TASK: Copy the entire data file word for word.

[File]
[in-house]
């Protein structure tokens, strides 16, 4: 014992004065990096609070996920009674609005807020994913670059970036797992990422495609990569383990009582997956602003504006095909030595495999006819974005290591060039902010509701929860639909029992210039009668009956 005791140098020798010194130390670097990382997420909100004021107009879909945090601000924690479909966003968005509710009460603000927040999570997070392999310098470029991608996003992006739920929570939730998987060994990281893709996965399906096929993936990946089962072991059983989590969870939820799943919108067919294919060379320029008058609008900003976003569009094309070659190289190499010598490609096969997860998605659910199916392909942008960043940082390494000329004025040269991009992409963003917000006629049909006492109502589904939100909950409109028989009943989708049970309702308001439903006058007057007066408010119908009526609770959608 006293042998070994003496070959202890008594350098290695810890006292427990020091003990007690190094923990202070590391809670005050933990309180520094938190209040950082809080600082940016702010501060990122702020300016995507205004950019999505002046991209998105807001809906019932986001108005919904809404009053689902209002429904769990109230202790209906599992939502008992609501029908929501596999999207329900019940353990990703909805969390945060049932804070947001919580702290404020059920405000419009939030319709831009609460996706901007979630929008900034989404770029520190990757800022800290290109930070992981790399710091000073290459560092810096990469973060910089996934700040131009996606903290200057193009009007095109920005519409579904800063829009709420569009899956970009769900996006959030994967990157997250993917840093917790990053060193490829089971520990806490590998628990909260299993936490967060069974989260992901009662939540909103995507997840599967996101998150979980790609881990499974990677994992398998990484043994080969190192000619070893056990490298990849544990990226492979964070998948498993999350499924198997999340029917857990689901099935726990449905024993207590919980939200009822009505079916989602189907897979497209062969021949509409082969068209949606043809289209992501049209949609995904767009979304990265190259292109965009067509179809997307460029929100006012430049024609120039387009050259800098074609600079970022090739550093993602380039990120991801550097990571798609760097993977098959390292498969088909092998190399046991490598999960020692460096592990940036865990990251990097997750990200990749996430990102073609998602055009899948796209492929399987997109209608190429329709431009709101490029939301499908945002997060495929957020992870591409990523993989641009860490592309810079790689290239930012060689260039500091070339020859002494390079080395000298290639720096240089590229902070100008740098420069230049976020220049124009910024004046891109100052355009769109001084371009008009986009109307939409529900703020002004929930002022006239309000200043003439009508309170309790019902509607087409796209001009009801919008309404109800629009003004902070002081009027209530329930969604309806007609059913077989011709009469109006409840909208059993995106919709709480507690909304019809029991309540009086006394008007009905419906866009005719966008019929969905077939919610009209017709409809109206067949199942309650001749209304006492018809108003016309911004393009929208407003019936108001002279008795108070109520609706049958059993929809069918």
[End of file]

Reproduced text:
[in-house]
């Protein structure tokens, strides 16, 4: 014992004065990096609070996920009674609005807020994913670059970036797992990422495609990569383990009582997956602003504006095909030595495999006819974005290591060039902010509701929860639909029992210039009668009956 005791140098020798010194130390670097990382997420909100004021107009879909945090601000924690479909966003968005509710009460603000927040999570997070392999310098470029991608996003992006739920929570939730998987060994990281893709996965399906096929993936990946089962072991059983989590969870939820799943919108067919294919060379320029008058609008900003976003569009094309070659190289190499010598490609096969997860998605659910199916392909942008960043940082390494000329004025040269991009992409963003917000006629049909006492109502589904939100909950409109028989009943989708049970309702308001439903006058007057007066408010119908009526609770959608 006293042998070994003496070959202890008594350098290695810890006292427990020091003990007690190094923990202070590391809670005050933990309180520094938190209040950082809080600082940016702010501060990122702020300016995507205004950019999505002046991209998105807001809906019932986001108005919904809404009053689902209002429904769990109230202790209906599992939502008992609501029908929501596999999207329900019940353990990703909805969390945060049932804070947001919580702290404020059920405000419009939030319709831009609460996706901007979630929008900034989404770029520190990757800022800290290109930070992981790399710091000073290459560092810096990469973060910089996934700040131009996606903290200057193009009007095109920005519409579904800063829009709420569009899956970009769900996006959030994967990157997250993917840093917790990053060193490829089971520990806490590998628990909260299993936490967060069974989260992901009662939540909103995507997840599967996101998150979980790609881990499974990677994992398998990484043994080969190192000619070893056990490298990849544990990226492979964070998948498993999350499924198997999340029917857990689901099935726990449905024993207590919980939200009822009505079916989602189907897979497209062969021949509409082969068209949606043809289209992501049209949609995904767009979304990265190259292109965009067509179809997307460029929100006012430049024609120039387009050259800098074609600079970022090739550093993602380039990120991801550097990571798609760097993977098959390292498969088909092998190399046991490598999960020692460096592990940036865990990251990097997750990200990749996430990102073609998602055009899948796209492929399987997109209608190429329709431009709101490029939301499908945002997060495929957020992870591409990523993989641009860490592309810079790689290239930012060689260039500091070339020859002494390079080395000298290639720096240089590229902070100008740098420069230049976020220049124009910024004046891109100052355009769109001084371009008009986009109307939409529900703020002004929930002022006239309000200043003439009508309170309790019902509607087409796209001009009801919008309404109800629009003004902070002081009027209530329930969604309806007609059913077989011709009469109006409840909208059993995106919709709480507690909304019809029991309540009086006394008007009905419906866009005719966008019929969905077939919610009209017709409809109206067949199942309650001749209304006492018809108003016309911004393009929208407003019936108001002279008795108070109520609706049958059993929809069918």